After decades in education, first as a student, then as a professor and parent of four, Bernard Hugonnier, Deputy-Director of the Directorate for Education, Organisation for Economic Co-operation and Development (OECD), thought he knew everything there was to know about education.
But after joining OECD Education Directorate in 2003, he quickly understood how wrong he was.
“I was shocked,” Hugonnier said in a recent conversation. “There are no common philosophies, no major policy lines, and no standardized approaches on key issues.”
But he did have data – lots of it. A key part of the OECD’s education mission is to collect data globally and to translate that data into workable recommendations for policy-makers. They’re working to understand the impact of educational investment on society. And given today’s economic environment, it’s a high-stakes question, maybe the most important one of our time. What they’ve found might surprise you. Return-on-investment (ROI) for higher ed is stunning: an average of 300 percent, directly impacting GDP and creating more competitive societies for the future.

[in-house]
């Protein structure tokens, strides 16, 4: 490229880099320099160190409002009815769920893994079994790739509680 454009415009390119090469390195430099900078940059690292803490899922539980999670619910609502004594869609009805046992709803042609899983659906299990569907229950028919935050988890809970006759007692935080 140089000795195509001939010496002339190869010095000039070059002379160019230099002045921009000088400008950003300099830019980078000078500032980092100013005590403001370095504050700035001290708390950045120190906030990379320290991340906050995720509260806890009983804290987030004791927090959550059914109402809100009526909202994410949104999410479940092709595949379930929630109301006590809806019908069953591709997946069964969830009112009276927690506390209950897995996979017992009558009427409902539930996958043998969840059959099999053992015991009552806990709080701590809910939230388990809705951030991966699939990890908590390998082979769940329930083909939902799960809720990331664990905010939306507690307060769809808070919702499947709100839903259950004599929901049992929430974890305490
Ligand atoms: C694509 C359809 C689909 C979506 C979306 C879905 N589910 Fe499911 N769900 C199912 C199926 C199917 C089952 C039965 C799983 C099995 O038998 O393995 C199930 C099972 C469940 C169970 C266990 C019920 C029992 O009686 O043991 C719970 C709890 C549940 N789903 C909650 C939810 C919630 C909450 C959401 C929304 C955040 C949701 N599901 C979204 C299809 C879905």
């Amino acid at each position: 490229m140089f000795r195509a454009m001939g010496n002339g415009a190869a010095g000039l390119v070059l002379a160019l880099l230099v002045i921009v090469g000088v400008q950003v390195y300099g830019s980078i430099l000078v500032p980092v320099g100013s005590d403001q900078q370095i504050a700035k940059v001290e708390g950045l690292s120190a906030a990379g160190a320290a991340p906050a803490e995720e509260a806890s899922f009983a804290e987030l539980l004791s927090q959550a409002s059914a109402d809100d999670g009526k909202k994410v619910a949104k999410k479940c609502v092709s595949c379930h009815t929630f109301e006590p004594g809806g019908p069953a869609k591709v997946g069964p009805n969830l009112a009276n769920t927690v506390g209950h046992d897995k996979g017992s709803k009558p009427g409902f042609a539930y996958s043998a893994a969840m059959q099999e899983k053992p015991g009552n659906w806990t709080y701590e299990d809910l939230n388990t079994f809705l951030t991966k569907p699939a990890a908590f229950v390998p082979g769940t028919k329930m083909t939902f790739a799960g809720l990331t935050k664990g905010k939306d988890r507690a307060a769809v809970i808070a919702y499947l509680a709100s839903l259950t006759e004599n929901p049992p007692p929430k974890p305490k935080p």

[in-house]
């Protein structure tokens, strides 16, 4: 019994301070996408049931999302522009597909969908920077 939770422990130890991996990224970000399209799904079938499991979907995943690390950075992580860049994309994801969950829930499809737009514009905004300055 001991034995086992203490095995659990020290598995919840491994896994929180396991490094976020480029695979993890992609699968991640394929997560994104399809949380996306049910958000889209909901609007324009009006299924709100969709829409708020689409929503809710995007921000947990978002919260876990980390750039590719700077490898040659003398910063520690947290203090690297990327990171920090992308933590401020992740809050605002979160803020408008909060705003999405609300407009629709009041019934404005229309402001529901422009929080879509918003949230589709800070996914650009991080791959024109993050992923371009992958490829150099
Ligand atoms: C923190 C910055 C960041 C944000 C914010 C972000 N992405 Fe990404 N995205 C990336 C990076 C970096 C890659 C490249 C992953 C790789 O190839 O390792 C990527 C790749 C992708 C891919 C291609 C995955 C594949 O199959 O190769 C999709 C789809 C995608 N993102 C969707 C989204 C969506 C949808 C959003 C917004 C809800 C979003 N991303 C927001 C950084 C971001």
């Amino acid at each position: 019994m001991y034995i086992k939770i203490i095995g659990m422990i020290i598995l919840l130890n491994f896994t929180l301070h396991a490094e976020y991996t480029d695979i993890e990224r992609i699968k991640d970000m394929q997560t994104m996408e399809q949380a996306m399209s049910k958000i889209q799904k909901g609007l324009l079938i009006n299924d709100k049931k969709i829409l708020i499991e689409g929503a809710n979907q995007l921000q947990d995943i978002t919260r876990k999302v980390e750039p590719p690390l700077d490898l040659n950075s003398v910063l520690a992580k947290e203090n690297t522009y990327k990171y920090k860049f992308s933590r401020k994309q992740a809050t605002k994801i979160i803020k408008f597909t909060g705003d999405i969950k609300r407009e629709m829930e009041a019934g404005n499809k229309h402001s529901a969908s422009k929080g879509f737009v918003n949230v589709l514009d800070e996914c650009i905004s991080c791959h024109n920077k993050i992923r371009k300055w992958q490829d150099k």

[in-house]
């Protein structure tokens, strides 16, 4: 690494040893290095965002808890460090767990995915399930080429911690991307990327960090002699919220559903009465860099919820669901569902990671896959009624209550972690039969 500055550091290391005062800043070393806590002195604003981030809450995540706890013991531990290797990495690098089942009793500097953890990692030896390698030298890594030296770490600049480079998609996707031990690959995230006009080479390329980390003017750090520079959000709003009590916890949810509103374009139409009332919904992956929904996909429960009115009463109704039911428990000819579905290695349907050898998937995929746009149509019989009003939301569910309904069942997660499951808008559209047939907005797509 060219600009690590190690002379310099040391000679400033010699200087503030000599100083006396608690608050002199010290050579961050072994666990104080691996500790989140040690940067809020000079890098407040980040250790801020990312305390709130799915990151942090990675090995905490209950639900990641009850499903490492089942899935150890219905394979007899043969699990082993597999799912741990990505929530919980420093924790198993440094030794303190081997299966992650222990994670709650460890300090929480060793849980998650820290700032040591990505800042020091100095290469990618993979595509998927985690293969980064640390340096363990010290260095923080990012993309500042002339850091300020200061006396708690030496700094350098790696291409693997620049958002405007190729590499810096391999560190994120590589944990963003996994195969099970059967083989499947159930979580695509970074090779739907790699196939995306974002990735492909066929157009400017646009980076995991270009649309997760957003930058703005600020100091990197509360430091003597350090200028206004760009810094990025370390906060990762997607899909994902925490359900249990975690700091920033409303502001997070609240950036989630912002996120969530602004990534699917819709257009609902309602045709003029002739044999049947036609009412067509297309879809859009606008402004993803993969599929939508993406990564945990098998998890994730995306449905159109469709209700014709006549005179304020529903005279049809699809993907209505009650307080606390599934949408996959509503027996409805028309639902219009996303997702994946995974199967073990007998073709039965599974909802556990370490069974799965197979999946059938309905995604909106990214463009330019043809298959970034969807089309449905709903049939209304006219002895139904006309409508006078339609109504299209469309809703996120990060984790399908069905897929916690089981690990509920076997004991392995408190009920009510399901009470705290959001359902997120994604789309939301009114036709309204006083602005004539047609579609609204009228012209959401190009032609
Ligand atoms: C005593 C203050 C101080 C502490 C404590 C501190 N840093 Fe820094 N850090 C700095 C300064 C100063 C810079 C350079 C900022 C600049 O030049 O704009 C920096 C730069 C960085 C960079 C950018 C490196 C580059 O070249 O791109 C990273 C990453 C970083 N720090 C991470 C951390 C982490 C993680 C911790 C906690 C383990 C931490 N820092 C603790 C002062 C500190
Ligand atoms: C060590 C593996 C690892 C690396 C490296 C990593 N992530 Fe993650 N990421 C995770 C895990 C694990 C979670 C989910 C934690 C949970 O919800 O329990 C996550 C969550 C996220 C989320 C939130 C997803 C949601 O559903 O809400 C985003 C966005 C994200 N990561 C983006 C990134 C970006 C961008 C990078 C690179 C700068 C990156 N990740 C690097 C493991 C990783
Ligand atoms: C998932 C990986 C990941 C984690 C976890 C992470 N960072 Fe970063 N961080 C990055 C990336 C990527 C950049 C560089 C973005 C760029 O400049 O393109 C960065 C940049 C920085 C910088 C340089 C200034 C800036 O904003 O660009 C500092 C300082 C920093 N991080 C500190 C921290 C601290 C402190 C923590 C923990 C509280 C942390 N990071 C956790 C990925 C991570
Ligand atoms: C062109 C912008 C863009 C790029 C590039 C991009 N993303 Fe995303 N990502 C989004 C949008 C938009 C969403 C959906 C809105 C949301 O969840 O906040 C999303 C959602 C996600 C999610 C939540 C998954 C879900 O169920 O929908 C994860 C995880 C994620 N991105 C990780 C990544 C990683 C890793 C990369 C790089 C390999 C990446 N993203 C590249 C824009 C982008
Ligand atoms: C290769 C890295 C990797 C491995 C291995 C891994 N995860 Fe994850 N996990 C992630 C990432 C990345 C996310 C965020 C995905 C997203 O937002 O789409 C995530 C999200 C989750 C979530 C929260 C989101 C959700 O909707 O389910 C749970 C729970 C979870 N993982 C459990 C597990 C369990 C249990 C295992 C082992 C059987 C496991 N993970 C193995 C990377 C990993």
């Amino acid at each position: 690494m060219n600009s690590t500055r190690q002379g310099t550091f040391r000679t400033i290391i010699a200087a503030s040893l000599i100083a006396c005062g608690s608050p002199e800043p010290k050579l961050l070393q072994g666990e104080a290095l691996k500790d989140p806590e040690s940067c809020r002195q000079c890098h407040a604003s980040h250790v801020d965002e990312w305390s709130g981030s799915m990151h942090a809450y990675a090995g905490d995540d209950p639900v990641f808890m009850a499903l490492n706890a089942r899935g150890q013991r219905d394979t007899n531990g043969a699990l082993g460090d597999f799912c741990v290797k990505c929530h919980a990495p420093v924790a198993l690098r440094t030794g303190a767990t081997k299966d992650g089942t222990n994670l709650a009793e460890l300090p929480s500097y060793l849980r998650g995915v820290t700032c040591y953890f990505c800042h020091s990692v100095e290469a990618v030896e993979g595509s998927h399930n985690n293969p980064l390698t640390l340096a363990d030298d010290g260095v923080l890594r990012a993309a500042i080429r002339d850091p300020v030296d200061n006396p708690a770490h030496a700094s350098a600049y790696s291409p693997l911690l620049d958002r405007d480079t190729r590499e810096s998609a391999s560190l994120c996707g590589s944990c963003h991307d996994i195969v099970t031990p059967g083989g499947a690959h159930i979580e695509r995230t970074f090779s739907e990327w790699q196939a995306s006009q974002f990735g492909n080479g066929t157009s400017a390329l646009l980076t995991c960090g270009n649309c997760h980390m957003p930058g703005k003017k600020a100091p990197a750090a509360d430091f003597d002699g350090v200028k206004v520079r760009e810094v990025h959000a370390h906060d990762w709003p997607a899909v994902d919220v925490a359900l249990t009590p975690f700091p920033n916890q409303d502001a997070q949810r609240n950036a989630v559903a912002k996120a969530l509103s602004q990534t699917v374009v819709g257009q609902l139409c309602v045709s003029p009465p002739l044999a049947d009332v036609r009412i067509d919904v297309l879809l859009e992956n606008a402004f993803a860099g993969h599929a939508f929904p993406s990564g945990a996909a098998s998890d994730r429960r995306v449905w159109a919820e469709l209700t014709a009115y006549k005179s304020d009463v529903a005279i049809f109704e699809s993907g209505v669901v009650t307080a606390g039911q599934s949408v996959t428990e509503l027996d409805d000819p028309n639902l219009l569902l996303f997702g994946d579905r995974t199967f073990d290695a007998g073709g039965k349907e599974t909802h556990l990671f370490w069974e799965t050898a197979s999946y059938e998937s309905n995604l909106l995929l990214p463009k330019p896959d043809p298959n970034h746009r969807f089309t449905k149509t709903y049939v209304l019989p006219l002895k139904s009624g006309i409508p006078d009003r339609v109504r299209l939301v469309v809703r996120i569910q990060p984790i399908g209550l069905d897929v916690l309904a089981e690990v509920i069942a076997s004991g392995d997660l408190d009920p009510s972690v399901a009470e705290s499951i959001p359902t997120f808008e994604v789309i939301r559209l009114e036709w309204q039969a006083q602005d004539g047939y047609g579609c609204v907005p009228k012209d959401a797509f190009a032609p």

According to Hugonnier, the single most urgent investment we can make in education is to reduce drop-out rates – ideally by 50 percent in the next ten years. With 15 percent of secondary students in France failing to graduate each year (and numbers even higher in the U.S. and other countries), millions of under-educated adults are unleashed each year. The data is clear: these citizens will not be productive, engaged members of society and, in fact, will likely require governmental financial support throughout their lives.
As he approaches retirement later this month, Hugonnier does maintain hope for the future of education, despite the significant challenges. “Countries are opening up,” he notes. “There is much more willingness now than in the past to collaborate and learn from the success of others.”
With the right data, investment and focus, policy-makers have an extraordinary opportunity to make a difference. So is this happening – today – in your country? If not, what’s preventing change? Let me know what you think.